Road Trip Day #25, A Harrowing Hike in the Woods.

Today we plan on doing another hike on the south west coast path going from our Airbnb barn to Lynmouth, but this time Sandy is smart and buys maps of the route from the tourist information shop in Porlock.  Unfortunately Jim leaves the best map behind when we set out from our barn on this trek.


A beautiful day for an 8 mile hike.


Belted cows, we have seen these in Maine also.
This is no way to start a long hike.
England has such beautiful green hills.
Trekking through the heather and gorse.
This is the toughest way to cross a fence, see other ways in our prior blog Road Trip Day #23.
Notice the walking stick in this picture and above.  Sandy found these in a pile of dead wood.
Looking down the coast towards Porlock where we went yesterday.  We go the opposite direction today.

Our first destination is the remains of the footprint of a Roman Fort.  We were proud to find this with only one missed turn.

We went out of our way and got lost later on because Jim wanted to see this???  Standing in the middle of an old Roman Fort at Old Burrow.
Screen Shot 2019-10-26 at 4.22.56 PM
This is an old Roman fortlet at Old Burrow and is a very rare example of a coastal fortlet which has survived exceptionally well, with a full circuit of both inner and outer defences. Picture and information stolen from the web.

From here we tried to follow the map and signs to the south west coast path that would take us to Lynmouth. We went through fields of sheep and cows.  The path was nondescript, very faint and the map was hard to follow.

After leaving old burrow we came to this critical juncture and apparently did not follow the arrow correctly as we did not see another trail or sign for the next hour.

Needless to say we found ourselves hopelessly lost in a thick forest with absolutely no trail markers and no one in sight and spotty weak cellular coverage.  Sandy was convinced that we would be spending the night in the woods.  Jim on the other hand remained confident and calm, knowing that heading downhill towards the ocean we would have to hit the coastal trail.  He spied one yellow marking on a tree and convinced Sandy that we were in fact on a trail.  After about one hour of wading through the forest with Sandy constantly cursing we came across the coastal trail much to her delight.  There are no pictures to document this beautiful remote part of the hike as our official photographer was in a state of apopoplectic terror.

We finally hit the coastal path.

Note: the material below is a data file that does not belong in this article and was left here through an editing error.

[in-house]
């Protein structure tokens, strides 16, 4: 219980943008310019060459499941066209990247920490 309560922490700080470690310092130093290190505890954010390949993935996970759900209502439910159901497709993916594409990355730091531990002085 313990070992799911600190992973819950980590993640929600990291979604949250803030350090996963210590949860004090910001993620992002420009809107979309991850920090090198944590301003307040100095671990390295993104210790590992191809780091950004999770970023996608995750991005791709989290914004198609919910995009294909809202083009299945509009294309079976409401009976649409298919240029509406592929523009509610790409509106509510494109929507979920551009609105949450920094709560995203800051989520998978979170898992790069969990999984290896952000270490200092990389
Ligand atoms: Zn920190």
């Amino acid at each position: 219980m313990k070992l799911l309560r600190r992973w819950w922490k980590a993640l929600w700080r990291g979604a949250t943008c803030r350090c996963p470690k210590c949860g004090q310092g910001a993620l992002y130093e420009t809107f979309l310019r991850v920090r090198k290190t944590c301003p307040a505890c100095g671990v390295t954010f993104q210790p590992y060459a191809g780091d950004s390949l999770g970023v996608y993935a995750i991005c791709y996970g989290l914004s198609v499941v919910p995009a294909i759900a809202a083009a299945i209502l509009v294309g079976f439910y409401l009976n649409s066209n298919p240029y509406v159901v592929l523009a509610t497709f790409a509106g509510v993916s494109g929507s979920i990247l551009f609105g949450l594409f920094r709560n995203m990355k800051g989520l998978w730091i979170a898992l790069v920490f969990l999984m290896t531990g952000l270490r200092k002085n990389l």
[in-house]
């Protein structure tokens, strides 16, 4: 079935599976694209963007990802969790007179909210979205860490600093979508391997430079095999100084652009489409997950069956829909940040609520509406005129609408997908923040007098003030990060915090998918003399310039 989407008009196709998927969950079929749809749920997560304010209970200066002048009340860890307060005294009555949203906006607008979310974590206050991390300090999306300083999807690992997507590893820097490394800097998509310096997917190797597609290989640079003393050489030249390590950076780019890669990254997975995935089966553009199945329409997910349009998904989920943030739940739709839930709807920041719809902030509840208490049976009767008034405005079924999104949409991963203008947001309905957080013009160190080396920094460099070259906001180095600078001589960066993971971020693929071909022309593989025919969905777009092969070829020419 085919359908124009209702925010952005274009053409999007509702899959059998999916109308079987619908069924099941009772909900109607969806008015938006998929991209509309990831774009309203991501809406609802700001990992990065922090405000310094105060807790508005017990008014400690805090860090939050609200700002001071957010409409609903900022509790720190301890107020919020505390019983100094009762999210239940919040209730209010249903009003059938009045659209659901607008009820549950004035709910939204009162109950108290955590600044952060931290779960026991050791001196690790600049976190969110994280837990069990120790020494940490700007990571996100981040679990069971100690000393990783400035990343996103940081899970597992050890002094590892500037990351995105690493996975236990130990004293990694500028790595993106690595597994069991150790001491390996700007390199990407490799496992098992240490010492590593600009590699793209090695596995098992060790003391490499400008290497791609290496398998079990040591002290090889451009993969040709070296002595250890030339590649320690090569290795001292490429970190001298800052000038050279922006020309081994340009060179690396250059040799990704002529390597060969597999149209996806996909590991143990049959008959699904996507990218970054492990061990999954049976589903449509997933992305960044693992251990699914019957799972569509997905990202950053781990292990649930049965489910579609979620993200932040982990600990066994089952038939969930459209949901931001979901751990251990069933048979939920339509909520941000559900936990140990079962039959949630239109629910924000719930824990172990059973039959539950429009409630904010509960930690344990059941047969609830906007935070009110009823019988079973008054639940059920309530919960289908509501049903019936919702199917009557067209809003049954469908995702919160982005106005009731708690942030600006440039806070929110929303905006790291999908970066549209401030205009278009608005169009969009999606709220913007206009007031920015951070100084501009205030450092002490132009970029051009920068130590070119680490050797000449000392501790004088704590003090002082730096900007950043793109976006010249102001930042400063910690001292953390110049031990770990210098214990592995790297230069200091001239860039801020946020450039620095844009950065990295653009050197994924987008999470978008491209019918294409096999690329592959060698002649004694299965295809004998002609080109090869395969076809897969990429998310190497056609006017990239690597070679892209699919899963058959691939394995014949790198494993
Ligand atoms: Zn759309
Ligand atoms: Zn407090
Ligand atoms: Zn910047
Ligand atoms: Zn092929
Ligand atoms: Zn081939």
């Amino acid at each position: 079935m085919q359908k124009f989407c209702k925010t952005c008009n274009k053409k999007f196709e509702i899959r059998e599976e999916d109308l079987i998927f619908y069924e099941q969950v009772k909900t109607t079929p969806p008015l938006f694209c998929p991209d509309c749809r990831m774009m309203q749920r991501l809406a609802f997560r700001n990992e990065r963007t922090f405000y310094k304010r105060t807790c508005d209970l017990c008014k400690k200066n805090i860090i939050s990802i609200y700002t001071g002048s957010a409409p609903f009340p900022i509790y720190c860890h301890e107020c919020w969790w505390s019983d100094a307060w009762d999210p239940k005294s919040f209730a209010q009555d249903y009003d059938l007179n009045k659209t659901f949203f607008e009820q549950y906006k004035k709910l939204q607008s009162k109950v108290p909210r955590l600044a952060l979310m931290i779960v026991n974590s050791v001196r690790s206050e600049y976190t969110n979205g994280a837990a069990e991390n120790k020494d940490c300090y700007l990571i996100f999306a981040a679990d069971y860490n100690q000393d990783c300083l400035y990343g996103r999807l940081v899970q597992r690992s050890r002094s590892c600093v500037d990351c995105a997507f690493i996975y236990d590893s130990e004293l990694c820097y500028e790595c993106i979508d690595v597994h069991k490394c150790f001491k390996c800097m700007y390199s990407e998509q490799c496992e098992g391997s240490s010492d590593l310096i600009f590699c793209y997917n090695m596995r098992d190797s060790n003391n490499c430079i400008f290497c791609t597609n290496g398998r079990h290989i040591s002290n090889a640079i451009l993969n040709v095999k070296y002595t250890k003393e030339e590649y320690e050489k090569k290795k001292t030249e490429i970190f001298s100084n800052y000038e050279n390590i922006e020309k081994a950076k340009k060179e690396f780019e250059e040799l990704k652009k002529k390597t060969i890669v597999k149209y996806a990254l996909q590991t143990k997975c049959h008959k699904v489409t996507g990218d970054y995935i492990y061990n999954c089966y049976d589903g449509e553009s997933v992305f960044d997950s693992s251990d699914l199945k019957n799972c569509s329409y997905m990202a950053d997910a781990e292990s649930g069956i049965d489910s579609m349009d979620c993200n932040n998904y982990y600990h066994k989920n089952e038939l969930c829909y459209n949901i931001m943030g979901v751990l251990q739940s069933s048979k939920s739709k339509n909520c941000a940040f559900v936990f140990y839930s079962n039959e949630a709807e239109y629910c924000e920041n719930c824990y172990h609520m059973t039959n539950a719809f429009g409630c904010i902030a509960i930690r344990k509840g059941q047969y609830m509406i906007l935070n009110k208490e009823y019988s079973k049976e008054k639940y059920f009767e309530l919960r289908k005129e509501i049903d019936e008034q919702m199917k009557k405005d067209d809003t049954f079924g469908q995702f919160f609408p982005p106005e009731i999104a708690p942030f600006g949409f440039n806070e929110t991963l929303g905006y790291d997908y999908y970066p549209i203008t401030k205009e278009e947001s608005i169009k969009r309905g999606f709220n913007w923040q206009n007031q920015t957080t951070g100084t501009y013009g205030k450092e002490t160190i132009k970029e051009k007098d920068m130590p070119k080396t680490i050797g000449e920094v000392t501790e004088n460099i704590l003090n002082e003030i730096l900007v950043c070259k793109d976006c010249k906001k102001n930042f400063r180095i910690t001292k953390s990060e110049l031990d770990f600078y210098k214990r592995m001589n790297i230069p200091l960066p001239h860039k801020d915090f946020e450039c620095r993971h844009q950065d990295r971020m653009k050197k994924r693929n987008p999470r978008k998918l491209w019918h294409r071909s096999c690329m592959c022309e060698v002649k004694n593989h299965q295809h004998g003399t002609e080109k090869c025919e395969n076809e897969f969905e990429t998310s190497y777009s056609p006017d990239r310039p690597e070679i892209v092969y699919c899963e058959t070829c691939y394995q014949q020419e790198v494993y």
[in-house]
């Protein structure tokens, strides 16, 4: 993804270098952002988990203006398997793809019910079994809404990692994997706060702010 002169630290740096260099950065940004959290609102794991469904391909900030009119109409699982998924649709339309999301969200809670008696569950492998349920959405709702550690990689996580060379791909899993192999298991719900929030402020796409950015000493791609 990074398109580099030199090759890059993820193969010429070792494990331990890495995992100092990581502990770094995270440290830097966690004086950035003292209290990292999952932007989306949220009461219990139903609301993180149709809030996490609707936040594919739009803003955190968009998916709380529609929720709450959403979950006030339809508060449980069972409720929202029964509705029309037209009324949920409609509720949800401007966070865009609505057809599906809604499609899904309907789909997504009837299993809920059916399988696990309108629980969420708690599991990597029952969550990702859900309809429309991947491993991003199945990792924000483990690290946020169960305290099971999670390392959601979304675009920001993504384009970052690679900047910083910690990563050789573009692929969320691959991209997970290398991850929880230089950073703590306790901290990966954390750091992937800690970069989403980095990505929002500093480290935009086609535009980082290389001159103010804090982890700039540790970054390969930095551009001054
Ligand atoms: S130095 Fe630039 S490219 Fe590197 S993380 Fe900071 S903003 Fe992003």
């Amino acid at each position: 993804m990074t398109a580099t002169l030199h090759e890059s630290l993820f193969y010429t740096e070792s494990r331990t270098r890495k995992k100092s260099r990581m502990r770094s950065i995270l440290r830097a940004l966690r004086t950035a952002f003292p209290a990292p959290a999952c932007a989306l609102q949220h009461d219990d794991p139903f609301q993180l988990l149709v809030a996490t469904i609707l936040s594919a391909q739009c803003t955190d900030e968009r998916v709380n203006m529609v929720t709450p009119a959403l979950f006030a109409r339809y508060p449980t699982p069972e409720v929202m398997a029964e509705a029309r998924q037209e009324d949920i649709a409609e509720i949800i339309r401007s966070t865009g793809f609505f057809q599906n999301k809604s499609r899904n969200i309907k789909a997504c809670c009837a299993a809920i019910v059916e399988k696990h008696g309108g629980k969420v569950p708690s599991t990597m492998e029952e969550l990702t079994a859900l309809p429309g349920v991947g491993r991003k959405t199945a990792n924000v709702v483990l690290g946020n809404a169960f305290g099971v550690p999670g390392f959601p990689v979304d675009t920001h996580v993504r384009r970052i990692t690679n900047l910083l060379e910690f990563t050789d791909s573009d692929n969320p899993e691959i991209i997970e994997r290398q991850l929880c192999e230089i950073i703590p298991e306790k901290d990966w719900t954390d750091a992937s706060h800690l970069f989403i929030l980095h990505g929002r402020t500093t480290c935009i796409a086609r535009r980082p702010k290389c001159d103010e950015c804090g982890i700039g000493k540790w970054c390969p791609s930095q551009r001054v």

Sandy is finally back to pure nirvana.  “No overnighting in the woods.”  We have no idea where that rainbow came from, it just happened.
How beautiful is this?
Lunch break.


Note Sandy’s dishcloth hand grips on her walking sticks.
This is a sweet little honor system supply station with water, poweraide and granola bars.
Uphill, warm and tired with a few miles to go.
Our path stretches on ahead, seemingly all up hill.
That stretch of beach is our presumed destination.

IMG_2050 About two miles before reaching Lynmouth another hiker overtook us from behind and we continued on together with wonderful conversation about hiking, travel and life.  Our new friend Tom Hunter is a serious hiker who has hiked much of the south west coast path.  He lives in North Devon and has his wife drop him off somewhere and he will walk for a few days along the coast before she picks him up again.  He has done a house exchange with an NYU professor and lived in Greenwich Village for a few weeks.  At some point Sandy realized that we have run marathons faster than we hiked these 8 miles.  Tom then told us that hikers on this trail usually cover only two miles per hour when hiking without rest stops.  This information made Sandy feel much better. IMG_0703

Almost at the end with our new trail mate Tom Hunter.  Upon reaching the village we exchanged contact info and parted ways.
Lynmouth village finally in view.
Sandy is inside at the bar already.
Cute little street in Lynmouth.
Enjoying the warmth, hospitality, food and beverages of a local pub.  The bartender made numerous calls to the two local taxi drivers finally connecting with one who could drive us home.
Finally home at our Yenworthy barn accommodations.

The following day, road trip day #26 we drive back to London and stay in the home of our friends Sigi and Paul in Richmond. They are away traveling in Scotland but insisted that we spend our last night in their home before flying out to Berlin.

IMG_2061 (1)
Driving by Stonehenge on the way to Richmond.

We arrived early afternoon in Richmond and reorganized our luggage before going out for a great appetizers only meal at a local pub.

Fitting our luggage into the MINI before heading for Heathrow.
Checking in at Heathrow.
We started out with four red bags which we have honed down to three.  The next trip we will pack even less.  We are learning as we go.

So we have spent 26 days traveling England by car.  It has been very different from our usual MO of settling in a city for 2-3 months.  We have seen a lot of new sites, beautiful countryside, innumerable cathedrals and taken some interesting hikes.  It has been very enjoyable but is much more tiring than having a permanent home for months at a time.  We are very happy that we did this trip but we have learned a lot about ourselves and our travel preferences.  We will probably not take on another road trip of this duration.  We are now off to Berlin, Boston and Melbourne.

3 responses to “Road Trip Day #25, A Harrowing Hike in the Woods.”

  1. Love this..ha ha ha xo

  2. Victoria Kinnally Avatar
    Victoria Kinnally

    There is little better than a well earned drink especially after a harrowing hike!

    1. The best thing about hiking is returning to civilization and having a good drink, meal and a hot shower.

Leave a Reply

%d bloggers like this: